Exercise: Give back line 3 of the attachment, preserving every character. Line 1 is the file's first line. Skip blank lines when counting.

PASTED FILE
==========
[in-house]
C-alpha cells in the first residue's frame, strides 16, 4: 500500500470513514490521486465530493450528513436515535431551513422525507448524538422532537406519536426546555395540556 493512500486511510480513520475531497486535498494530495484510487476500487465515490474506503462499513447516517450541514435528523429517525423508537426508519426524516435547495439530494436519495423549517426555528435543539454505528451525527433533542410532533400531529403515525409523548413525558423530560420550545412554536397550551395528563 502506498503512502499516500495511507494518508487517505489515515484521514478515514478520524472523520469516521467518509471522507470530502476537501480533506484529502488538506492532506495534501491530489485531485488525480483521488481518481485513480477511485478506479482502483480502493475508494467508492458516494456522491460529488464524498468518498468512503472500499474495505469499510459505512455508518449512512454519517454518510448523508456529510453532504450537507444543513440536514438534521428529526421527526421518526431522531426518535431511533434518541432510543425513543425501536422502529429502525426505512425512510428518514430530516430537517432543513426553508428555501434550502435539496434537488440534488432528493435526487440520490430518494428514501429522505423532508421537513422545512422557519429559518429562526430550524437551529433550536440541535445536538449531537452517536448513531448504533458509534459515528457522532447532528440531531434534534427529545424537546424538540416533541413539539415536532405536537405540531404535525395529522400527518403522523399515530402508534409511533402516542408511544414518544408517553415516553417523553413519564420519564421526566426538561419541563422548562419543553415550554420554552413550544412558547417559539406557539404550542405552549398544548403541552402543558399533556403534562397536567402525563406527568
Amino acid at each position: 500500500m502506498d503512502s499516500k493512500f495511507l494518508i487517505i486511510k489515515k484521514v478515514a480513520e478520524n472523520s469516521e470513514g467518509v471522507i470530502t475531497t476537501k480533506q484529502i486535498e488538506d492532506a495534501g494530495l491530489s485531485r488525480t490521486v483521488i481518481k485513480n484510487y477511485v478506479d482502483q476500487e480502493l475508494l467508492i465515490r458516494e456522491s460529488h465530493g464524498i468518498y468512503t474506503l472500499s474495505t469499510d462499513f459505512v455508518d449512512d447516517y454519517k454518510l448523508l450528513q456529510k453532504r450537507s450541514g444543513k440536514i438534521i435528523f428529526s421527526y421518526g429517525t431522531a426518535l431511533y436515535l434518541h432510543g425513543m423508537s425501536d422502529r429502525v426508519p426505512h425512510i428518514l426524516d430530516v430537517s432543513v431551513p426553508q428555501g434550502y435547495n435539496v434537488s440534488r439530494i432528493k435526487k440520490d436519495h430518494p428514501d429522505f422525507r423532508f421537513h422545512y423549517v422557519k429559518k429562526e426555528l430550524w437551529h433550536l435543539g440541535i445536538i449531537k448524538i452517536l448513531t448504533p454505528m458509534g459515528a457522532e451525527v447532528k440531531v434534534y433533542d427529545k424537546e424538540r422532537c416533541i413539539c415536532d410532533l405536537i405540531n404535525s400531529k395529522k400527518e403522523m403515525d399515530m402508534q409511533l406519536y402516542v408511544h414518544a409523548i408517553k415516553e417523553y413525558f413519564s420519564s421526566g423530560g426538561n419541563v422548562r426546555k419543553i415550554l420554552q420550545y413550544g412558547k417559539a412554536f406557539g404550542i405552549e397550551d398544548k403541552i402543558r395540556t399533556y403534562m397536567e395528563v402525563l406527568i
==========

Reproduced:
Amino acid at each position: 500500500m502506498d503512502s499516500k493512500f495511507l494518508i487517505i486511510k489515515k484521514v478515514a480513520e478520524n472523520s469516521e470513514g467518509v471522507i470530502t475531497t476537501k480533506q484529502i486535498e488538506d492532506a495534501g494530495l491530489s485531485r488525480t490521486v483521488i481518481k485513480n484510487y477511485v478506479d482502483q476500487e480502493l475508494l467508492i465515490r458516494e456522491s460529488h465530493g464524498i468518498y468512503t474506503l472500499s474495505t469499510d462499513f459505512v455508518d449512512d447516517y454519517k454518510l448523508l450528513q456529510k453532504r450537507s450541514g444543513k440536514i438534521i435528523f428529526s421527526y421518526g429517525t431522531a426518535l431511533y436515535l434518541h432510543g425513543m423508537s425501536d422502529r429502525v426508519p426505512h425512510i428518514l426524516d430530516v430537517s432543513v431551513p426553508q428555501g434550502y435547495n435539496v434537488s440534488r439530494i432528493k435526487k440520490d436519495h430518494p428514501d429522505f422525507r423532508f421537513h422545512y423549517v422557519k429559518k429562526e426555528l430550524w437551529h433550536l435543539g440541535i445536538i449531537k448524538i452517536l448513531t448504533p454505528m458509534g459515528a457522532e451525527v447532528k440531531v434534534y433533542d427529545k424537546e424538540r422532537c416533541i413539539c415536532d410532533l405536537i405540531n404535525s400531529k395529522k400527518e403522523m403515525d399515530m402508534q409511533l406519536y402516542v408511544h414518544a409523548i408517553k415516553e417523553y413525558f413519564s420519564s421526566g423530560g426538561n419541563v422548562r426546555k419543553i415550554l420554552q420550545y413550544g412558547k417559539a412554536f406557539g404550542i405552549e397550551d398544548k403541552i402543558r395540556t399533556y403534562m397536567e395528563v402525563l406527568i